The Third Culture
This chapter argues for Hebraism as a historiograhpical category. In doing so, it considers the theological, political, historical and legal expressions of Hebraism such that, when taken together, one is entitled to evaluate Hebraism as a distinctive cultural pattern. The merit of this investigation rests upon the heuristic usefulness in 1) distinguishing Hebraism, as the third culture, from Hellenism (and Roman culture) and Christianity, at least as the latter is understood dogmatically; and 2) combining together a number of historical developments, for example, biblical criticism, nationality, common law, that are otherwise obscured by various categories such as ‘modernity’.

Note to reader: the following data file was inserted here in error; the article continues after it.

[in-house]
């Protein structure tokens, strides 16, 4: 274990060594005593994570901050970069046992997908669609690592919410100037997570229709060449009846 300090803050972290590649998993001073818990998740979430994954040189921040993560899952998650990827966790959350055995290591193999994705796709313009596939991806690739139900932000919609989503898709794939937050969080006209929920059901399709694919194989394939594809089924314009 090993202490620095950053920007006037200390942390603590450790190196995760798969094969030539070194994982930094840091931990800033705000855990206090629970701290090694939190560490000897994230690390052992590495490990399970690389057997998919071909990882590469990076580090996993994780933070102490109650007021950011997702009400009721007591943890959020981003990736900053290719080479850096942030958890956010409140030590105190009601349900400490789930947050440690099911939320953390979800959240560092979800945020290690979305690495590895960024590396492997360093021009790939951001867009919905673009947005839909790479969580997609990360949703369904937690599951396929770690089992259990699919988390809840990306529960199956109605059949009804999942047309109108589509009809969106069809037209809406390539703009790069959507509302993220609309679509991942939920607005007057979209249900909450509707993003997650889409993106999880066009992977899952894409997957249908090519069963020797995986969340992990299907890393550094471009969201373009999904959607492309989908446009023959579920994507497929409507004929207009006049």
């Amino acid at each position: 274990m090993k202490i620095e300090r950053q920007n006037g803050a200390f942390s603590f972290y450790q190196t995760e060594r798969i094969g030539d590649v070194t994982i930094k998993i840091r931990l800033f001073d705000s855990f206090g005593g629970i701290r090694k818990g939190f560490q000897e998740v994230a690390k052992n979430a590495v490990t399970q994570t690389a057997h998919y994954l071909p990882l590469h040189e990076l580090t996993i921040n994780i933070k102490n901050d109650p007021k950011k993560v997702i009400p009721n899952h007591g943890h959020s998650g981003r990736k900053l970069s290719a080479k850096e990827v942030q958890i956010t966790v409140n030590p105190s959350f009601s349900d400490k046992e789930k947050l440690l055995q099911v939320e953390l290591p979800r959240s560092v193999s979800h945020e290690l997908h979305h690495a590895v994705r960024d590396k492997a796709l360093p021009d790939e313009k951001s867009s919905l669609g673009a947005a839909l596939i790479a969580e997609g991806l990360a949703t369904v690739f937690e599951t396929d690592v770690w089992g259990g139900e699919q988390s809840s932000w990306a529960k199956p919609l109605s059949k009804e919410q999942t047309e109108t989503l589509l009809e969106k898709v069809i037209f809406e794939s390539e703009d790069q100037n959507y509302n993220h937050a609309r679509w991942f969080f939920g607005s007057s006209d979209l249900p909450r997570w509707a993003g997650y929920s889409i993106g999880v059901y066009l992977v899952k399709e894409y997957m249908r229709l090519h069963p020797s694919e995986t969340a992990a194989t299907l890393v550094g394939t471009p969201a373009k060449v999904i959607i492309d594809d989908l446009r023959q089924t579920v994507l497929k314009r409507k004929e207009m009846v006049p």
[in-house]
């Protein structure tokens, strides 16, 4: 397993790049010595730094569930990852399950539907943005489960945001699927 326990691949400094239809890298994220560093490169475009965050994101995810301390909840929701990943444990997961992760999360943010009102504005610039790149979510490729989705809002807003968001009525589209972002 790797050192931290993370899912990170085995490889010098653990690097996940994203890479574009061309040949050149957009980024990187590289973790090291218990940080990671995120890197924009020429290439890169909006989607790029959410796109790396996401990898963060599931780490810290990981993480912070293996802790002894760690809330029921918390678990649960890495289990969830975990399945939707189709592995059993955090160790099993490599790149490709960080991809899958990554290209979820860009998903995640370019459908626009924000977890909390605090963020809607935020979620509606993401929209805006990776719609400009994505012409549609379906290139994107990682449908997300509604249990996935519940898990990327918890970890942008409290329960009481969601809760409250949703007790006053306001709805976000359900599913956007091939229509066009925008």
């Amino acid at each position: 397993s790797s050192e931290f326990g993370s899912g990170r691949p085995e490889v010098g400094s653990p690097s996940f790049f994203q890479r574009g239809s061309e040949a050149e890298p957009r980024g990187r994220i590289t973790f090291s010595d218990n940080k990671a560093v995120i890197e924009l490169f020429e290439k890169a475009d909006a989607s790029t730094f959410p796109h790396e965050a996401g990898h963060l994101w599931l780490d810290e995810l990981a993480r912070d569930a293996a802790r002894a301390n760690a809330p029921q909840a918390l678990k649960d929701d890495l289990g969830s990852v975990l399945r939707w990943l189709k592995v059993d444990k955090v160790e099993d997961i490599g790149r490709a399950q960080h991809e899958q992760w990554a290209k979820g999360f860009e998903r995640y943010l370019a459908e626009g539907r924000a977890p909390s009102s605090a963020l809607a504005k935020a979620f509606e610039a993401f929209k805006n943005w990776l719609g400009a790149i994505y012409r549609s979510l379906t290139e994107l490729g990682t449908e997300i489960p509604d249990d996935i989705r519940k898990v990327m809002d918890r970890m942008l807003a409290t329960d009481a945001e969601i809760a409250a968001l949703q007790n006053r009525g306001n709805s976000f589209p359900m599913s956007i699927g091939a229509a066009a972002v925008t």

Oxford Scholarship Online requires a subscription or purchase to access the full text of books within the service. Public users can however freely search the site and view the abstracts and keywords for each book and chapter.
If you think you should have access to this title, please contact your librarian.